4. A re-evaluation of the molecular evidence confirms that the 'when' was almost certainly less than 200 000 years ago, as inferred from both mitochondrial and nuclear DNA data calibrated using both biological and palaeoanthropological data. Africa is most consistently inferred as the 'where'. The mitochondrial DNA sequences give us a glimpse of 'who' founded populations outside Africa and 'how', as populations appear to have expanded rapidly at some point after their arrival into new lands.


Evolution of the human brain

Ralph Holloway


Direct palaeoneurological evidence about the evolution of the hominid brain comes from study of the size and surface features of the endocasts of once-living brains. Because of intervening tissues, the detailed surface features of the brain are seldom clearly expressed on the inside surface of the skull. Therefore convolutional details of the brain's surface are the least reliably preserved features. Cerebral asymmetries are more reliably preserved. Overall size, despite its questionable significance, is the most reliable evidence of evolutionary change.

In the last 3-4 million years brain volume within the hominid lineage has increased from less than 400 ml to roughly 1400 ml. The first clear increase in hominid brain size is seen in early Homo at c.2 m.y.a. in East Africa (most reliably in cranial specimen KNM-ER 1470). This is an evolutionarily significant change that cannot be simply accounted for in terms of increased body size alone. From the appearance of H. erectus at c.1.7 m.y.a. to the present, the brain increases nearly twofold: from c.800 ml to 1500 ml in Late Pleistocene H. sapiens, without any apparent change in body size.

With regard to brain reorganization, left-right cerebral hemispheric asymmetries exist in extant pongids and the australopithecines, but neither the pattern nor direction is as strongly developed as in modern or fossil Homo. KNM-ER 1470 shows a strong pattern that may be related to handedness and tool-use/manufacture. The degree of asymmetry appears to increase in later hominids.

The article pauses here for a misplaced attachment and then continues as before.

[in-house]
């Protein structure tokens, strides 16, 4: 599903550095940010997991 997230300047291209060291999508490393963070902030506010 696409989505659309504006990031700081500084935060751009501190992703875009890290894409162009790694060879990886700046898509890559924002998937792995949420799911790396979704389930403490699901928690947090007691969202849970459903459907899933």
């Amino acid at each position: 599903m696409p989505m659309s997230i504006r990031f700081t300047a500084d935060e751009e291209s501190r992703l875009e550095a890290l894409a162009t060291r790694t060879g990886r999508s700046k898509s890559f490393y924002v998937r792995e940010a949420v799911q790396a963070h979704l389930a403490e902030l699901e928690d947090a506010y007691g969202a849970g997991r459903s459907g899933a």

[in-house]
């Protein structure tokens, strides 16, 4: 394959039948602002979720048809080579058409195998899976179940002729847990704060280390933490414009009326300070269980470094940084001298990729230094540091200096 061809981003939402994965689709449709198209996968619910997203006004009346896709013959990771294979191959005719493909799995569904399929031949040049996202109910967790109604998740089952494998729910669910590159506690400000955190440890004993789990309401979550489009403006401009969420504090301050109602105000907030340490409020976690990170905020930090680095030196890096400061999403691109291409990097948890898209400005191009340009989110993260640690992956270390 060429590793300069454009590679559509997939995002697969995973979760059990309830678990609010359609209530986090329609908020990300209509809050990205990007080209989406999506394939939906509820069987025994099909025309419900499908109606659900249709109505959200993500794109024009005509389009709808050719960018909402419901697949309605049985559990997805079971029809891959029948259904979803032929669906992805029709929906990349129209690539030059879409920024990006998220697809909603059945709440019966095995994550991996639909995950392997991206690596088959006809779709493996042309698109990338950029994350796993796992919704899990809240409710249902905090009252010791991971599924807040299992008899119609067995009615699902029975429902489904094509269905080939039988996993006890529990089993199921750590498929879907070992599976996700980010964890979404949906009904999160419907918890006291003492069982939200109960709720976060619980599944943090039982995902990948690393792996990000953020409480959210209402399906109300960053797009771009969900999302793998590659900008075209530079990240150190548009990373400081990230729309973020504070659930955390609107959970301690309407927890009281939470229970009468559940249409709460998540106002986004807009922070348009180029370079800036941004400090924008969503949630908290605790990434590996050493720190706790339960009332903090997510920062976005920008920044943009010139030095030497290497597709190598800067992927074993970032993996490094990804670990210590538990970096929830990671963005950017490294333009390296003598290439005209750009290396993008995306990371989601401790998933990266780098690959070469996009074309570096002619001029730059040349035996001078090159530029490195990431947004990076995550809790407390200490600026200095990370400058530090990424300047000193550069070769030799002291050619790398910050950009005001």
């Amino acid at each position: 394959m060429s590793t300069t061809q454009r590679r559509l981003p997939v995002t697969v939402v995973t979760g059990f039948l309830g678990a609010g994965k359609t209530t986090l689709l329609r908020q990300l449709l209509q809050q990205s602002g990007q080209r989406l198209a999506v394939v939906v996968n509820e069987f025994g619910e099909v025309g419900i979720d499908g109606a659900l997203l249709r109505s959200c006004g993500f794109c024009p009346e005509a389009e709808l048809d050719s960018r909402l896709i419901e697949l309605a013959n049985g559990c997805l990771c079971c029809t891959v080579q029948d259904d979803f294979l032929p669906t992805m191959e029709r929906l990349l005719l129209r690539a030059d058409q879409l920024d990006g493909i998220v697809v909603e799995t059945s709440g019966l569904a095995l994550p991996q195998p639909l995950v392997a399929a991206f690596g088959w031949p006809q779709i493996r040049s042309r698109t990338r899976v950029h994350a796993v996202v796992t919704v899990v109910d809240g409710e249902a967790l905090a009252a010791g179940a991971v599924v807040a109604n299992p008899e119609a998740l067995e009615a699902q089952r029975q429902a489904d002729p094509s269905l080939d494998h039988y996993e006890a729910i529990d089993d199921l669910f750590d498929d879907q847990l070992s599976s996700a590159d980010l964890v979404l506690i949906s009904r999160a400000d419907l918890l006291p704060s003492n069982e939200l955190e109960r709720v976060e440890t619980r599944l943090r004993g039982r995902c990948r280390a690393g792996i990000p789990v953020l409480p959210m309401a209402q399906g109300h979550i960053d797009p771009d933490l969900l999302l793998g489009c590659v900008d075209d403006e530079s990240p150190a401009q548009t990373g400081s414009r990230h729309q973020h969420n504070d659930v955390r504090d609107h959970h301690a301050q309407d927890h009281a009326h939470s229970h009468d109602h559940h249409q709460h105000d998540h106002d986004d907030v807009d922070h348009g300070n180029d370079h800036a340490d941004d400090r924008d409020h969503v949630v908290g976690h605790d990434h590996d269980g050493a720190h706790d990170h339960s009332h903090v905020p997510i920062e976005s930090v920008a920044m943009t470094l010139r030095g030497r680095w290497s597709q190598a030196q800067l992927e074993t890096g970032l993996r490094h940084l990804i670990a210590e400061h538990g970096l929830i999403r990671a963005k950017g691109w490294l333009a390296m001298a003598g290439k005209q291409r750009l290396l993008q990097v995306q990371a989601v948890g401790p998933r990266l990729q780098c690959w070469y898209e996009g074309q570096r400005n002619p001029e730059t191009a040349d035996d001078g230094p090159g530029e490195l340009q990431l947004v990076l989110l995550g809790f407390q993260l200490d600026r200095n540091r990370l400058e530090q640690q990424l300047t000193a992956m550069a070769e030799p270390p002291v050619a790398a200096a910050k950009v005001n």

The appearance of a more human-like third inferior frontal convolution provides another line of evidence about evolutionary reorganization of the brain. None of the australopithecine endocasts show this region preserved satisfactorily. There is a consensus among palaeoneurologists that the endocast of the specimen KNM-ER 1470 does show, however, a somewhat more complex and modern-human-like third inferior frontal convolution compared with those of pongids. This region contains Broca's area, which in humans is related to the motor control of speech. Unfortunately, later hominid endocasts, including H. habilis and H. erectus through archaic H. sapiens to the present, seldom show the sulcal and gyral patterns faithfully. Thus nothing palaeoneurological can be said with confidence about possible changes with the emergence of anatomically modern H. sapiens. On the other hand, there is nothing striking about Neanderthal brain casts in comparison to more recent H. sapiens, except their slightly larger size, suggesting no significant evolutionary change thereon [Eds].


Evolution of the hand and bipedality

Mary Marzke


Symbolic behaviour among humans and non-human primates incorporates the hands, and in human ancestors opportunities to use the hand for this purpose must have increased with the evolution of habitual bipedal posture and locomotion. In tracing the evolution of human symbolic behaviour it is therefore important to trace the origins of human bipedality, and to explore the progressive changes in hominid hand structure and functions that may have affected the use of the hands in communication.

A comparison of modern human hands with those of non-human primates reveals features unique to humans. Functional analyses of these unique features have shown that they are consistent with the stresses and requirements for joint movements associated with effective use of hand-held paleolithic stone tools. Hominid fossil hands from the Pliocene and Pleistocene provide some evidence of the sequence in which these features evolved. Structural adjustments to bipedal posture in the earliest hominids may have been an important correlate to developments in the hand, facilitating the use of the trunk as leverage in accelerating the hand during tool-use.

The evolutionary state of manipulatory potential of hominid hands has probably never been a limiting factor in gestural communication or in the manual creation of symbols.